Paul Wilson (pictured left), managing director of Bristol is Open, stressed the need to bring in partners. “We can’t do it alone. We’ve found ways to create IP around experiments that is shared between different companies. We want to scale up that model.”
Bristol, a city of 600,000 people in west England, has built a wireless mile using 3G, 4G and certain experimental 5G technologies, which is controlled by an SDN (software defined network) using NFV. Wilson said it added a mesh network of connectivity using lampposts, which covers 99 per cent of the city and also built its own cityOS based on OpenFlow.
“This allows companies to do IoT experiments across the city,” he said. “Starting next July, you’ll be able to get a slice of this network on a pay-as-you-go basis and you’ll be able to play with our city in all sorts of intriguing ways.”
It plans to expand the network to nearby cities and open it up for others to innovate with the city. The aim is to move from data harvesting to being programmable where people can intervene in different aspects of the city. “Not just knowing what’s going on but to change it as well,” he said.
It is moving towards city experimentation as a service.
Among a number of IoT projects, he said, 11 companies are working on a driverless vehicle in Bristol.
Cities are more healthy
Access to open data has enabled director of sustainability for New York’s transportation authority, Projjal Dutta, to find a strong correlation between the number of miles driven per person and a city’s level of obesity.
“As you drive more you get more unhealthy. There is a high inverse relationship between health and driving,” he said.
Dutta cited figures showing energy consumption per capita in New York at about the same level as in Japan and Germany. But in New York’s five boroughs (districts) – where public transportation is plentiful — it’s almost half the New York state level. In Texas it’s more than three times higher than NYC.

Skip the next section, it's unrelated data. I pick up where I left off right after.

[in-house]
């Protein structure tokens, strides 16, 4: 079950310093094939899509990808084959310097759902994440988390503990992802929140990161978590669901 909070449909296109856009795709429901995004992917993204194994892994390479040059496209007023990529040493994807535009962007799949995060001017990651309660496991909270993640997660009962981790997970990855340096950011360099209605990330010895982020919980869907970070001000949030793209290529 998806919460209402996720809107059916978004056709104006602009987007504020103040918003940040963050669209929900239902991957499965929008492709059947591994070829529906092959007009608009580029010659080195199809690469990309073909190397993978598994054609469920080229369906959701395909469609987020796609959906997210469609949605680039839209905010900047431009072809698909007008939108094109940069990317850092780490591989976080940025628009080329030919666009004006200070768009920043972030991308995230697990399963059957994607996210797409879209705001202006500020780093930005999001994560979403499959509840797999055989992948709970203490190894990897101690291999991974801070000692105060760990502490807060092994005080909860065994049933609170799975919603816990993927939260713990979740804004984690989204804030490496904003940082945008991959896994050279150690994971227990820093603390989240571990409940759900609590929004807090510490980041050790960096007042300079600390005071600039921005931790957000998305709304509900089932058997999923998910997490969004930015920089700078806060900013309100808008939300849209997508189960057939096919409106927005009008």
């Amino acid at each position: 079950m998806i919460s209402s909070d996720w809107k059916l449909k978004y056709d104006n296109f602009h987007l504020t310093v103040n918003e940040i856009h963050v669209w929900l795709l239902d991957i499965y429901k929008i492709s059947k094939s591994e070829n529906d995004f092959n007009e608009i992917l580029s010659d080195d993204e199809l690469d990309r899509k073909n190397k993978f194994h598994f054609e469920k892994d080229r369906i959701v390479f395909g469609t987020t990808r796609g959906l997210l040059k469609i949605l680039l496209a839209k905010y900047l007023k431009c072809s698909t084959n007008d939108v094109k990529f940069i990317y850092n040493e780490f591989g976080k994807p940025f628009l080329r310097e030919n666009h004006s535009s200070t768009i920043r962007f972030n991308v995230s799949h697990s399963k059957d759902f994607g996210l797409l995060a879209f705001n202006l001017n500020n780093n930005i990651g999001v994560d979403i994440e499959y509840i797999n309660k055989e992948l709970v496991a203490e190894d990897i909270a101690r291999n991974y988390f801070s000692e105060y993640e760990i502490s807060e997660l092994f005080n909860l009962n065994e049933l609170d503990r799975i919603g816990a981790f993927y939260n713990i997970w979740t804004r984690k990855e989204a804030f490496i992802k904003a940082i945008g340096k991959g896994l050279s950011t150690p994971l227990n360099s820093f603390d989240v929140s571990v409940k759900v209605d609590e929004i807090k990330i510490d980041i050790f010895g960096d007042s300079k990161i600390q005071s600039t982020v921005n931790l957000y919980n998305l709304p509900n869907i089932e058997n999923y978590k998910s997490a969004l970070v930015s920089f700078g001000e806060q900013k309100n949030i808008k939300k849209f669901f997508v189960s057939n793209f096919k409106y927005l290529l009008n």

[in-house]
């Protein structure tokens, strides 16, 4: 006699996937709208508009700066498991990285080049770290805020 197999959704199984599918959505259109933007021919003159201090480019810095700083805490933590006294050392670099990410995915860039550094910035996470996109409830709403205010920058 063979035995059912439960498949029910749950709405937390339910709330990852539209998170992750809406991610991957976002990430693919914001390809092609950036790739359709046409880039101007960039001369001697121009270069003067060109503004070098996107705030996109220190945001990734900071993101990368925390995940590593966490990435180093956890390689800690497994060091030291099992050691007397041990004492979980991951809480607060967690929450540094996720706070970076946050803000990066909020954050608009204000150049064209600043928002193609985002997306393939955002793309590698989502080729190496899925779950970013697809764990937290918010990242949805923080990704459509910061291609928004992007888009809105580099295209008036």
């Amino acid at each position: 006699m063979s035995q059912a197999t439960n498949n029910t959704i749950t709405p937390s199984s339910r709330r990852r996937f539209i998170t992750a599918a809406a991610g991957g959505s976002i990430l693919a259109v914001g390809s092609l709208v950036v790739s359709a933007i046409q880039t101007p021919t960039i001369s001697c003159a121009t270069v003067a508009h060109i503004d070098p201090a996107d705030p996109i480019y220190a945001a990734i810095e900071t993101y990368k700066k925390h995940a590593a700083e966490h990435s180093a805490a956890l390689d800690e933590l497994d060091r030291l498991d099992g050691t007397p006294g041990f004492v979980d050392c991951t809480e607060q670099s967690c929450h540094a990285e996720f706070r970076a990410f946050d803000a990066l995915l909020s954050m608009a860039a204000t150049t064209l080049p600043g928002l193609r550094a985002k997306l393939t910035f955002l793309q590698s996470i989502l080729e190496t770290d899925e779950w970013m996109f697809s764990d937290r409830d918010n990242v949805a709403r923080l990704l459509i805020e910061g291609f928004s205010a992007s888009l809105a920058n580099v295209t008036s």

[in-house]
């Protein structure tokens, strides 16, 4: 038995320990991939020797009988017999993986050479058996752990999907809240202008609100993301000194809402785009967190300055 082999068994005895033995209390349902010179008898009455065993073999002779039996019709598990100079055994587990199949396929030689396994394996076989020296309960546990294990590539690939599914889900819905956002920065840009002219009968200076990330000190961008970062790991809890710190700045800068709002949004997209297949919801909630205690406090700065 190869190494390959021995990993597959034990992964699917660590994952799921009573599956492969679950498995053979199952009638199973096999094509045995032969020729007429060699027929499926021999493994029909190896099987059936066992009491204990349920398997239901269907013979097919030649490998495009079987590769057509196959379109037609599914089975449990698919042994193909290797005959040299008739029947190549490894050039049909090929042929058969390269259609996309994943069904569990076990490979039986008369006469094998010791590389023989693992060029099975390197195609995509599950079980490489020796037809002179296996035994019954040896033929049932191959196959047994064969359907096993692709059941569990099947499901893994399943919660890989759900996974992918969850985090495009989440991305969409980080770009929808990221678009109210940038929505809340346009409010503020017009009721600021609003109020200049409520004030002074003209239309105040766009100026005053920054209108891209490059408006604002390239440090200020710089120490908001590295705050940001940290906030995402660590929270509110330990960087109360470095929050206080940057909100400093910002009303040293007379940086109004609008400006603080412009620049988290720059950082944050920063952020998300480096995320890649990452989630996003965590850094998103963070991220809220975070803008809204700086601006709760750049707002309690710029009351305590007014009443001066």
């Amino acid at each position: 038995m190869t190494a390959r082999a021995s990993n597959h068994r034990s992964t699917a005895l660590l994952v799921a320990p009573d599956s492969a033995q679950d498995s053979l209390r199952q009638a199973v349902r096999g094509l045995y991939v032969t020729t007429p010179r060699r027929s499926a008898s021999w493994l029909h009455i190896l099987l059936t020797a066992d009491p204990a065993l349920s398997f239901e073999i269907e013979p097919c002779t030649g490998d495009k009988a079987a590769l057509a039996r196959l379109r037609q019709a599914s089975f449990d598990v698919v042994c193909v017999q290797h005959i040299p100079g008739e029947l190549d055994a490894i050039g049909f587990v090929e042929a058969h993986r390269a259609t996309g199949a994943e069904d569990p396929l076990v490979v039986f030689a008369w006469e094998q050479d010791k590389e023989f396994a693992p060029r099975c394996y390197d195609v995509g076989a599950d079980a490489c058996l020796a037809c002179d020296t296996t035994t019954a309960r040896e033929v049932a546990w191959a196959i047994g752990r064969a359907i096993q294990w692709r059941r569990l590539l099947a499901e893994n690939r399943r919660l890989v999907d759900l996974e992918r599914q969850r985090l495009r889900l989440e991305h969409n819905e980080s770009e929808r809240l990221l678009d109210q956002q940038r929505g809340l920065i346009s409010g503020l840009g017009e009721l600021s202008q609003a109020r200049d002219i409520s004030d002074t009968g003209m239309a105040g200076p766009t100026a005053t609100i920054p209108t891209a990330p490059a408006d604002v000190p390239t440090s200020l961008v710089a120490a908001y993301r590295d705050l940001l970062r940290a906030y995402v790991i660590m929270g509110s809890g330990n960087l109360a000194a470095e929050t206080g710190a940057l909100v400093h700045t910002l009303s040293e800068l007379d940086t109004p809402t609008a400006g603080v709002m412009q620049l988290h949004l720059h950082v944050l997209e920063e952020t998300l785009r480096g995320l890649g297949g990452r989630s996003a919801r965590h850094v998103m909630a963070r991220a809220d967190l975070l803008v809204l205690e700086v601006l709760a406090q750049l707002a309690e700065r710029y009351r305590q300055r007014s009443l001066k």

Smart building initiatives are pointless in terms of energy savings if everyone in the building continues to drive to the office, he argued.
Dutta complained that many smart mobility initiatives are designed for the elite. “You need sustainable mobility.” He gave the examples of a bike sharing programme in Guangzhou, China, that doesn’t require a smartphone or a dock, which can be full.
But a bunch of separate projects don’t make a smart city. Lisbon’s director for economy and innovation, Paulo Carvalho, said it is looking at how to be more integrated and is working around sustainability, engaging citizens and improved quality of life.
One area where there was no debate was the key drivers for making cities smarter: rapid urbanisation, pressure on resources, tighter government budgets and more demanding citizens who are increasingly always connected.
The editorial views expressed in this article are solely those of the author and will not necessarily reflect the views of the GSMA, its Members or Associate Members.